US Capitol Building at sunset with American flags is the home of the United States Congress in Washington D.C, USA. Credit: iStock/lucky-photographer
Last week, the Senate Energy and Natural Resources Committee held a hearing to examine the reliability and resiliency of the United States’ electric grid. Witnesses included four power system experts: James Robb, President and CEO of the North American Electric Reliability Corporation (NERC); Manu Asthana, President and CEO, of PJM Interconnection; Dr. Melissa Lott, Senior Research Scholar at the Center on Global Energy Policy at Columbia University; and David J. Tudor, CEO and General Manager of the Associated Electric Cooperative.
The witnesses each testified on what the committee chair, Senator Joe Manchin (D-WV), described as the potentially “catastrophic” consequences of an unreliable electrical grid. The witnesses expressed deep concern that the grid’s reliability will suffer if the rapid retirements of dispatchable, always-available power sources like natural gas continue without adequate replacements. Witnesses highlighted the additional challenges posed by the Environmental Protection Agency’s (EPA) new power plant rules, and grid operators’ long queues to get new generation onto the grid. NERC has previously flagged that there is a looming gap between supply and demand. This is due to new renewable resources not coming online fast enough to replace retiring plants and being unable to supply power on demand even when built.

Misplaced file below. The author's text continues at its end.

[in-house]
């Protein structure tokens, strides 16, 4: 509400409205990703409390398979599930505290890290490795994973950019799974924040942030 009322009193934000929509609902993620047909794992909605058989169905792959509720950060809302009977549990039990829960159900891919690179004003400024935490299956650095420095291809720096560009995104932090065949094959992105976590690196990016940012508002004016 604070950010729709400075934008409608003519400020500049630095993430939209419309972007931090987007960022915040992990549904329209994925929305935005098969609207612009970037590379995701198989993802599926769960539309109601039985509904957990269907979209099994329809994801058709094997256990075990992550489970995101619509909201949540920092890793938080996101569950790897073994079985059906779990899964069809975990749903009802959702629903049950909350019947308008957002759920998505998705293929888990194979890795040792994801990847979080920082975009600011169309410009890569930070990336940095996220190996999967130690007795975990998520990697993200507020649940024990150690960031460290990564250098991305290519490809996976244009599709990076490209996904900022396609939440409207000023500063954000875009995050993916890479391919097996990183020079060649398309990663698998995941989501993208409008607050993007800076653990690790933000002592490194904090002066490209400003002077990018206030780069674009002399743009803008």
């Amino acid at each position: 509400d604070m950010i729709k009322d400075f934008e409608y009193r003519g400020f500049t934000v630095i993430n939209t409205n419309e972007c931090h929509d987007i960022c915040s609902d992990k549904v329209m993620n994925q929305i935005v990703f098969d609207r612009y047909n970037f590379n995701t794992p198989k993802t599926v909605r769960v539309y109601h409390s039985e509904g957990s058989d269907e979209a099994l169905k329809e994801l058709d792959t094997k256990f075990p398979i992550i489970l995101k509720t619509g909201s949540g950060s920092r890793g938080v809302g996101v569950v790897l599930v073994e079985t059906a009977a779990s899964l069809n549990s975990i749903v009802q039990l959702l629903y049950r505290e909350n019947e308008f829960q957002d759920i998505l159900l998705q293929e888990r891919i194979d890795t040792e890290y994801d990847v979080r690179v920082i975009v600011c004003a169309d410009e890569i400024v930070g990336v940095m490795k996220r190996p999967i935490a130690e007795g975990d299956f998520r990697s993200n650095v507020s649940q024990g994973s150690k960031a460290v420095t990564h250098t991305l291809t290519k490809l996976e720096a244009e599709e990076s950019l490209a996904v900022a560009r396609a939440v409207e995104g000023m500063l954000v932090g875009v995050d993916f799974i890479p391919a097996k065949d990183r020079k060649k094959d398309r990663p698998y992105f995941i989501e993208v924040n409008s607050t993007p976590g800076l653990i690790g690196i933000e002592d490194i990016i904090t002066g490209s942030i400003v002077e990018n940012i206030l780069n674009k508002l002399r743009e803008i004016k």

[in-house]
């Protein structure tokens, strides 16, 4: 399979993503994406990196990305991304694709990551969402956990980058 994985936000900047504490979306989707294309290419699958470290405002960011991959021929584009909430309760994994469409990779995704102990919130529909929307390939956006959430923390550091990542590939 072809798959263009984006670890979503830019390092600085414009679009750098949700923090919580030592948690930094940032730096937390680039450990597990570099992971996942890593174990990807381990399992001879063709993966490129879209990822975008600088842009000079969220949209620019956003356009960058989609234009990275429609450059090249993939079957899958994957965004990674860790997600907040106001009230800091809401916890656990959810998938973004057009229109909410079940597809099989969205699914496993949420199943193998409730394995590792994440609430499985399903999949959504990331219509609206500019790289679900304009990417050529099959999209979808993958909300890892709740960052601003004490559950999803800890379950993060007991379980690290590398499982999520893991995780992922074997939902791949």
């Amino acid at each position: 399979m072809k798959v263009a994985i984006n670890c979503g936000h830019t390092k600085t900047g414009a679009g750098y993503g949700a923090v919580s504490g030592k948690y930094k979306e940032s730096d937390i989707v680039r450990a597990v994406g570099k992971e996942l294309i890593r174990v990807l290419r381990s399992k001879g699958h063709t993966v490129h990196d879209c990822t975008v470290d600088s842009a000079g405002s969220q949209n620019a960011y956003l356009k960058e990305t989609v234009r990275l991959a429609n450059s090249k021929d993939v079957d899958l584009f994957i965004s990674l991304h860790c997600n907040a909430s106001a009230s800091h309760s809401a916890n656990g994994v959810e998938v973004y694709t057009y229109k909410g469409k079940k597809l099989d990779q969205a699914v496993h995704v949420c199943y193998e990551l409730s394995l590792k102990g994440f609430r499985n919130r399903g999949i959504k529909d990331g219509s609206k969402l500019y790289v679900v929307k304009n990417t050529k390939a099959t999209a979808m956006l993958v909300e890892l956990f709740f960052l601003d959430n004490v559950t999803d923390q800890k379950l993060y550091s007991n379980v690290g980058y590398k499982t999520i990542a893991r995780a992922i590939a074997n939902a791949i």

Members of both parties were united in their stance that grid reliability is non-negotiable. In his opening remarks, Senator Manchin emphasized that reliability must remain a priority, and that the energy transition must balance emissions reductions with affordability and reliability. Senator Manchin provided a statistic from the latest NERC Summer Reliability Assessment, released in May, and the NERC 2022 Long-Term Reliability Assessment released in December. Both reported that two-thirds of the U.S. is facing reliability challenges. To combat these challenges, the Senator called for permitting reform, like that included in the recently signed debt ceiling deal, to allow new projects to be approved and built faster.
During the time for witness statements, Robb referenced the need to reward investments in reliability and security, and that the country must “Ensure that the appropriate investments in reliability and fuel security are rewarded – particularly in areas of the country that rely on power markets and market signals to drive investments and operating decisions.”
Dr. Lott provided insight on the health and social impacts posed by power outages. U.S. customers experience more hours of outages than comparable economies. Outages put consumers at risk from dangerously extreme weather conditions and drive an increase in accidents caused by alternative fuel sources like fires and portable generators. This is on top of the profound economic and social consequences of power outages. As electrification increases and transportation and other critical industries grow to depend even more heavily on reliable power, the problem is only likely to intensify.